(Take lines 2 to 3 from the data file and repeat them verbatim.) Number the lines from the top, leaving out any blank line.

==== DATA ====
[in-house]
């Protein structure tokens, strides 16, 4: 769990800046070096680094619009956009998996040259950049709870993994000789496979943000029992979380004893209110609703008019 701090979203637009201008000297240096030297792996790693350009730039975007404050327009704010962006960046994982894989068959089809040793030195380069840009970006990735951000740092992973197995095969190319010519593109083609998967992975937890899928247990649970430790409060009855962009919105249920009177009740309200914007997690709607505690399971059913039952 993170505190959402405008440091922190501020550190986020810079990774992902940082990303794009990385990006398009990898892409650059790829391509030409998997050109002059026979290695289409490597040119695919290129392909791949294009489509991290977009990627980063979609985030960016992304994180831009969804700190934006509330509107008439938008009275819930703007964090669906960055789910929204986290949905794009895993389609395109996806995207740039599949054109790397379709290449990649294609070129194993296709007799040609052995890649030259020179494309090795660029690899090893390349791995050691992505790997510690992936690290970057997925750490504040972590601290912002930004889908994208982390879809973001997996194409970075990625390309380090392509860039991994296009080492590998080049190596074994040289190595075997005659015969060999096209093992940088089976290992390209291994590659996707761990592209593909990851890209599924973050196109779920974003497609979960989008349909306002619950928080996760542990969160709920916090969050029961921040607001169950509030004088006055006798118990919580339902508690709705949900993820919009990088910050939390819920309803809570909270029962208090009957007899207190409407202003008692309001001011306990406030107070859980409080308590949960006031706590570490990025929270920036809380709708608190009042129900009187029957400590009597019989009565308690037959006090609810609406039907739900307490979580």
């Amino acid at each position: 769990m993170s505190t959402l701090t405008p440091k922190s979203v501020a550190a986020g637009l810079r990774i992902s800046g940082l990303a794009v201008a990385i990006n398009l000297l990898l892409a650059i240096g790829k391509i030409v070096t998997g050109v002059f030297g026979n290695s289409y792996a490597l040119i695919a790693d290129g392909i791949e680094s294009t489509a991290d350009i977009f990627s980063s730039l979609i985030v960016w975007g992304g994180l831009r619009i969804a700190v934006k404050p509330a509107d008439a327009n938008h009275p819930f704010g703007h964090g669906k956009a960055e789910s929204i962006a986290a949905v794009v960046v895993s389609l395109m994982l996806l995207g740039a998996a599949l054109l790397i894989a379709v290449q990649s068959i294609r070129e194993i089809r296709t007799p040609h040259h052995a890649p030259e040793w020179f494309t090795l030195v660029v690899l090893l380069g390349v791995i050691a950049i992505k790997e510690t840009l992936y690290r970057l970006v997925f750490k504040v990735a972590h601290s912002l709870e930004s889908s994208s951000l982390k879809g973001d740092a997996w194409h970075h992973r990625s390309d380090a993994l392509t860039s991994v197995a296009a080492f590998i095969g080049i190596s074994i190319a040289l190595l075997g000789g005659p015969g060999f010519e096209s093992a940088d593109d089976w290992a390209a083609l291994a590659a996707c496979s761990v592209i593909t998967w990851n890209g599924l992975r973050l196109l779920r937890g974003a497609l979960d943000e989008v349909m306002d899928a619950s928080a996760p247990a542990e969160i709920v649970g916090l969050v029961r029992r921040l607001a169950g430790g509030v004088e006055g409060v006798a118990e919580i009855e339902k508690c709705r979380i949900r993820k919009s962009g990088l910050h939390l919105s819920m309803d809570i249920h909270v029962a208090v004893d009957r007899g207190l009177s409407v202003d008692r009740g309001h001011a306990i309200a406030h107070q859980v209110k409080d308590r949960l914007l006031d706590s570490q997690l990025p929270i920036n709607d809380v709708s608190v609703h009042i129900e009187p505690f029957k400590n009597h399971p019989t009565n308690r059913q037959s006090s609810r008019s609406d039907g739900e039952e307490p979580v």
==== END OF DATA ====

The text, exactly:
């Protein structure tokens, strides 16, 4: 769990800046070096680094619009956009998996040259950049709870993994000789496979943000029992979380004893209110609703008019 701090979203637009201008000297240096030297792996790693350009730039975007404050327009704010962006960046994982894989068959089809040793030195380069840009970006990735951000740092992973197995095969190319010519593109083609998967992975937890899928247990649970430790409060009855962009919105249920009177009740309200914007997690709607505690399971059913039952 993170505190959402405008440091922190501020550190986020810079990774992902940082990303794009990385990006398009990898892409650059790829391509030409998997050109002059026979290695289409490597040119695919290129392909791949294009489509991290977009990627980063979609985030960016992304994180831009969804700190934006509330509107008439938008009275819930703007964090669906960055789910929204986290949905794009895993389609395109996806995207740039599949054109790397379709290449990649294609070129194993296709007799040609052995890649030259020179494309090795660029690899090893390349791995050691992505790997510690992936690290970057997925750490504040972590601290912002930004889908994208982390879809973001997996194409970075990625390309380090392509860039991994296009080492590998080049190596074994040289190595075997005659015969060999096209093992940088089976290992390209291994590659996707761990592209593909990851890209599924973050196109779920974003497609979960989008349909306002619950928080996760542990969160709920916090969050029961921040607001169950509030004088006055006798118990919580339902508690709705949900993820919009990088910050939390819920309803809570909270029962208090009957007899207190409407202003008692309001001011306990406030107070859980409080308590949960006031706590570490990025929270920036809380709708608190009042129900009187029957400590009597019989009565308690037959006090609810609406039907739900307490979580």
């Amino acid at each position: 769990m993170s505190t959402l701090t405008p440091k922190s979203v501020a550190a986020g637009l810079r990774i992902s800046g940082l990303a794009v201008a990385i990006n398009l000297l990898l892409a650059i240096g790829k391509i030409v070096t998997g050109v002059f030297g026979n290695s289409y792996a490597l040119i695919a790693d290129g392909i791949e680094s294009t489509a991290d350009i977009f990627s980063s730039l979609i985030v960016w975007g992304g994180l831009r619009i969804a700190v934006k404050p509330a509107d008439a327009n938008h009275p819930f704010g703007h964090g669906k956009a960055e789910s929204i962006a986290a949905v794009v960046v895993s389609l395109m994982l996806l995207g740039a998996a599949l054109l790397i894989a379709v290449q990649s068959i294609r070129e194993i089809r296709t007799p040609h040259h052995a890649p030259e040793w020179f494309t090795l030195v660029v690899l090893l380069g390349v791995i050691a950049i992505k790997e510690t840009l992936y690290r970057l970006v997925f750490k504040v990735a972590h601290s912002l709870e930004s889908s994208s951000l982390k879809g973001d740092a997996w194409h970075h992973r990625s390309d380090a993994l392509t860039s991994v197995a296009a080492f590998i095969g080049i190596s074994i190319a040289l190595l075997g000789g005659p015969g060999f010519e096209s093992a940088d593109d089976w290992a390209a083609l291994a590659a996707c496979s761990v592209i593909t998967w990851n890209g599924l992975r973050l196109l779920r937890g974003a497609l979960d943000e989008v349909m306002d899928a619950s928080a996760p247990a542990e969160i709920v649970g916090l969050v029961r029992r921040l607001a169950g430790g509030v004088e006055g409060v006798a118990e919580i009855e339902k508690c709705r979380i949900r993820k919009s962009g990088l910050h939390l919105s819920m309803d809570i249920h909270v029962a208090v004893d009957r007899g207190l009177s409407v202003d008692r009740g309001h001011a306990i309200a406030h107070q859980v209110k409080d308590r949960l914007l006031d706590s570490q997690l990025p929270i920036n709607d809380v709708s608190v609703h009042i129900e009187p505690f029957k400590n009597h399971p019989t009565n308690r059913q037959s006090s609810r008019s609406d039907g739900e039952e307490p979580v």